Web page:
The Journey West
As a Gobi duststorm was just beginning to lick at the city, we said goodbye to Karyn and Victor on the platform at Ulaan Baatar Station, and boarded the Trans-Mongolian train; it was a Friday, and the next time we would step off was going to be Tuesday in Moscow.
The hundred-hour journey was smooth and steady, and turned out to be a real cinch actually. We have done a few trains together, including the 30-hour ride from Beijing to UB and a 60-hour choo from the southern tip of India to just shy of the Nepal border, so we were undaunted.
Lots of this...tonnes even.
Our cabin was a snuggly two-berther, and we whiled away most of the hours in it, reading and napping and snacking and playing yahtzee. When we did step out, though, we saw somes.
We met a Mongolian singing-dancing-acting troupe in the dining car, traveling into Russia for some shows. They were all really young, under twenty, and might have been fibbing about their skills, but that thought was dashed when we were treated to an impromptu throat-singing display by one of the guys, a professional throat-singer, and one of the most talented in Mongolia, he assured us. It's like a wee didgeridoo in the man's throat, if you've never heard it. We had missed seeing the famed throat-singing in Mongolia proper, so this little display was a trrrreat!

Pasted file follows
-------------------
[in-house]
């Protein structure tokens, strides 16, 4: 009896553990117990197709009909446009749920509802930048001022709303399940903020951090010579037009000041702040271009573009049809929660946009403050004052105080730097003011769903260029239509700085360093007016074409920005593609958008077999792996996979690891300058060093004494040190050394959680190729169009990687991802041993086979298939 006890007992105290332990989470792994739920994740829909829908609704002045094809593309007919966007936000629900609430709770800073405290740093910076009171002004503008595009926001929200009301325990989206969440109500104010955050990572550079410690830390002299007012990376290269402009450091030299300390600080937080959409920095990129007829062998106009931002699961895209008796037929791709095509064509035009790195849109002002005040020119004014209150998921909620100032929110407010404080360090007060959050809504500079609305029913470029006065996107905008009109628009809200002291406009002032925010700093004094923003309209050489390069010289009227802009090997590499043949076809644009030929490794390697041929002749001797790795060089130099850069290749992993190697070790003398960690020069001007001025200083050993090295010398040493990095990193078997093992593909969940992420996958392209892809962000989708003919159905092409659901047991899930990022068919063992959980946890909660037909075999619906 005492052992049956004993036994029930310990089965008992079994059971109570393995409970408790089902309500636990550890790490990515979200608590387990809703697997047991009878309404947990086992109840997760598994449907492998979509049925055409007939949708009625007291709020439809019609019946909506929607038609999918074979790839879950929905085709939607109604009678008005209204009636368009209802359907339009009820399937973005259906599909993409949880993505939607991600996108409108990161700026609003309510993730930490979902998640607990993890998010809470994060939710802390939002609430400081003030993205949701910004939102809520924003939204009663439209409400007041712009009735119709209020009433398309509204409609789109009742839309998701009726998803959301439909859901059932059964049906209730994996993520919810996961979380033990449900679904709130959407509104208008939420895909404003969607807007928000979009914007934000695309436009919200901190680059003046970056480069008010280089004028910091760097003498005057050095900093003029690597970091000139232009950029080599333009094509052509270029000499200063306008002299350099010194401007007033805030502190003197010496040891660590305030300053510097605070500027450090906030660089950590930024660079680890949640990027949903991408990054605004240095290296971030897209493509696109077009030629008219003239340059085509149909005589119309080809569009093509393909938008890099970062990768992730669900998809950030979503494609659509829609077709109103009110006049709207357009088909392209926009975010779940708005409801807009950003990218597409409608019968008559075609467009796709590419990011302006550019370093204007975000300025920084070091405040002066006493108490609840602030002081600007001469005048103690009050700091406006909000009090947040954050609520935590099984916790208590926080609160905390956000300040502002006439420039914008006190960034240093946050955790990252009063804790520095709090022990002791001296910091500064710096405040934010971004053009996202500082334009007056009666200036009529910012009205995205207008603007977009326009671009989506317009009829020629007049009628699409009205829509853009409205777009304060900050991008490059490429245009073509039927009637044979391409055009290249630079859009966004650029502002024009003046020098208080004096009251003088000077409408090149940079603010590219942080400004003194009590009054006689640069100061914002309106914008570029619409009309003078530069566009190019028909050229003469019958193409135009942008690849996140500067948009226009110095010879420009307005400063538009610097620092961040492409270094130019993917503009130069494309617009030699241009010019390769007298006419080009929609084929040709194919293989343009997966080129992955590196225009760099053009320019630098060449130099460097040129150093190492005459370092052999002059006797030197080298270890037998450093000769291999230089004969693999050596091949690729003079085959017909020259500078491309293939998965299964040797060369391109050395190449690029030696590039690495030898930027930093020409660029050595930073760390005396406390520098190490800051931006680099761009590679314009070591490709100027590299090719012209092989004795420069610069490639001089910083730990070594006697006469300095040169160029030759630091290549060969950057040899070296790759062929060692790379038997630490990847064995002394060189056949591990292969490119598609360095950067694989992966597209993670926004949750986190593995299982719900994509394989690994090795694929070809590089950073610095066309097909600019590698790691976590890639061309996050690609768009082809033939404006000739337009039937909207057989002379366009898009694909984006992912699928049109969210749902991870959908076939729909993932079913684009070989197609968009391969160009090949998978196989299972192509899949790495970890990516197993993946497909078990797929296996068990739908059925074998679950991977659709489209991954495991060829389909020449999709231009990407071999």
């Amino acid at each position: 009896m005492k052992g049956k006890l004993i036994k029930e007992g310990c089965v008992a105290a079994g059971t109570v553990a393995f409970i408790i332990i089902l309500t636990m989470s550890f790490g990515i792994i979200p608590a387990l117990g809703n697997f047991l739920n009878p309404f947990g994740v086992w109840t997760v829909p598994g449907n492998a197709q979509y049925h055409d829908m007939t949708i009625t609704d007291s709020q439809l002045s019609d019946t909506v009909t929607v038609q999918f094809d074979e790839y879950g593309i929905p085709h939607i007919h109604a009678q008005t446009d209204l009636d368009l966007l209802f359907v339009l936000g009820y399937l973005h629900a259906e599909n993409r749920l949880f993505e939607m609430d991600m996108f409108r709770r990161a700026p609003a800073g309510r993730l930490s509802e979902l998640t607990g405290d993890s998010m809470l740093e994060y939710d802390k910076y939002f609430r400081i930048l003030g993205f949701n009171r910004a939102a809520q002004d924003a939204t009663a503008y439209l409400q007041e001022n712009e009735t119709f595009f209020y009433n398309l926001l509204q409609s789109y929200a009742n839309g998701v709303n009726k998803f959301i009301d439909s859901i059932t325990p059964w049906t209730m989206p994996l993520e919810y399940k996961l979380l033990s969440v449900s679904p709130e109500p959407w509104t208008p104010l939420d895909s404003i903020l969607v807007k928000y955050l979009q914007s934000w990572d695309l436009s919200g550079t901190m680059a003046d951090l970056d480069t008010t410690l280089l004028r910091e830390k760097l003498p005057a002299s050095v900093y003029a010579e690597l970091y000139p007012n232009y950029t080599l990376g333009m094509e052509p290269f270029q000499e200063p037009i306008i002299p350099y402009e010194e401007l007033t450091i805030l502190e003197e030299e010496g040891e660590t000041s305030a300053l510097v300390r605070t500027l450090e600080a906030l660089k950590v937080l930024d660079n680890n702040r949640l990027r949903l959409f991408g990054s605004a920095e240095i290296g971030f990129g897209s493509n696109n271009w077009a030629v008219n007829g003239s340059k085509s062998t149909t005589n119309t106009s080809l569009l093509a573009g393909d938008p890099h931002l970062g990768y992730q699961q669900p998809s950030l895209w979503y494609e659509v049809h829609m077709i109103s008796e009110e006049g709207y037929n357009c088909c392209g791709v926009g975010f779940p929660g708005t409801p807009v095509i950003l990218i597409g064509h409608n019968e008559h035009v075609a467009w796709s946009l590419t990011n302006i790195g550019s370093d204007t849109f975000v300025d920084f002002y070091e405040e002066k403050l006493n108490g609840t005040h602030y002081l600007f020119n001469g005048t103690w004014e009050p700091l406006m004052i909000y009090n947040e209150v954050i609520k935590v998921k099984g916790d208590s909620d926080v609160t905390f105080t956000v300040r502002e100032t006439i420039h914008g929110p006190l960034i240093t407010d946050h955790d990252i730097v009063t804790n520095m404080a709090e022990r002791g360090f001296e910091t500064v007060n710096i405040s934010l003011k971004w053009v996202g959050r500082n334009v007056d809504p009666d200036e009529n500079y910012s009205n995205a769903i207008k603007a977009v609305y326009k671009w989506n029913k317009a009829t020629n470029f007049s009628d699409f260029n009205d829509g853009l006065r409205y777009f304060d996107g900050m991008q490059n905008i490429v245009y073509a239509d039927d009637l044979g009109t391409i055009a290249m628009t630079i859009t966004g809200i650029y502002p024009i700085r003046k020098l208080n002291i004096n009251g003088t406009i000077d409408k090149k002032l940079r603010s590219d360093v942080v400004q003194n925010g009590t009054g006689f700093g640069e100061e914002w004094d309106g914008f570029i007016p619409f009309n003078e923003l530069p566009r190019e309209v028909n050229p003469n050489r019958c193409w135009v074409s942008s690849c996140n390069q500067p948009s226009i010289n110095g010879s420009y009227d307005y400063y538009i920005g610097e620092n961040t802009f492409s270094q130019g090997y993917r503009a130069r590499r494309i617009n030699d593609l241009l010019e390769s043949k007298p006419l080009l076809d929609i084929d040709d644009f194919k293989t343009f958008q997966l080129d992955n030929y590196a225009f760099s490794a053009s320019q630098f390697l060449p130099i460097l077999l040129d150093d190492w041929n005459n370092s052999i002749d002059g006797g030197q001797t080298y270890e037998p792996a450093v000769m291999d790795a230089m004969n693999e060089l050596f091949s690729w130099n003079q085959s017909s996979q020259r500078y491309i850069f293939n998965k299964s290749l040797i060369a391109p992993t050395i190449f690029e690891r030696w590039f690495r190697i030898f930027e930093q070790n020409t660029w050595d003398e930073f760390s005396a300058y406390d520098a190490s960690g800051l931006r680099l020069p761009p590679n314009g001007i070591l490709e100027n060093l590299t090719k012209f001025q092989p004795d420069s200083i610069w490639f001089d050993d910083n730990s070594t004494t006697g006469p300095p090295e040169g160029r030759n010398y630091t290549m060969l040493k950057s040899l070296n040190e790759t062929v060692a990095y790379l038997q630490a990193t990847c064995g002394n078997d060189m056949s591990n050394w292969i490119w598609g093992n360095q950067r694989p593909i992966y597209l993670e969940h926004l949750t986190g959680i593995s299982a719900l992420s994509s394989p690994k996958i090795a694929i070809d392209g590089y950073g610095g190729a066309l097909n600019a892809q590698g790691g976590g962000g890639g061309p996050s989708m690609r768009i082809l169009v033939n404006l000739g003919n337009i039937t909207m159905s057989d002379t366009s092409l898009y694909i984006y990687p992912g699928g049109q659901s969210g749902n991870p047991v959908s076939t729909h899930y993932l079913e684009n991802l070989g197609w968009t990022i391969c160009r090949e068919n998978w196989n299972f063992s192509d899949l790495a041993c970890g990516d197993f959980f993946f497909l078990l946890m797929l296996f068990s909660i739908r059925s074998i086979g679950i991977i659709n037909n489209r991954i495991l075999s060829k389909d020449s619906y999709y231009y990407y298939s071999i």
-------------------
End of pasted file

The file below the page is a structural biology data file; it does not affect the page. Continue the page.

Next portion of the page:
Another nice little part of the trip occurred whenever we had a sizable stop, (15 minutes or more), along the way in Russia. What happens is, as the train slows down coming into the stations, the faces along the platform begin to focus more, and you realize that they are rabid Russians ready for a flurry of shopping. The train stops and the Mongolians bounce off the train to flaunt their wares to these textile-obsessed Eurasians. There are furious circles of women grabbing the ugliest little tops, holding them up, stretching them across their bellies or their friend's boobs, and smearing grubby little bills of roubles into the merchant's hand, before slugging along to the next circle and infiltrating that mini-market. Ren and I usually watched the spectacle from the train, but a few times we were too excited and had to get closer. I wish we had the picture of me in the midst of that up on here...
Us, being pleased.
Honestly, with all this hustle, we made it to Moscow before we knew it. Our German neighbour on the train gave us a bottle of Mongolian vodka that he seemed really happy to be rid of, we swapped a few trinkets with a friend we made named Amika, and we alighted on to the platform. The train, that tide of steel and steam, that had carried us and countless Eastern dregs all the way to edge of Europe, was over. The way was open, towards Hajji and fête days.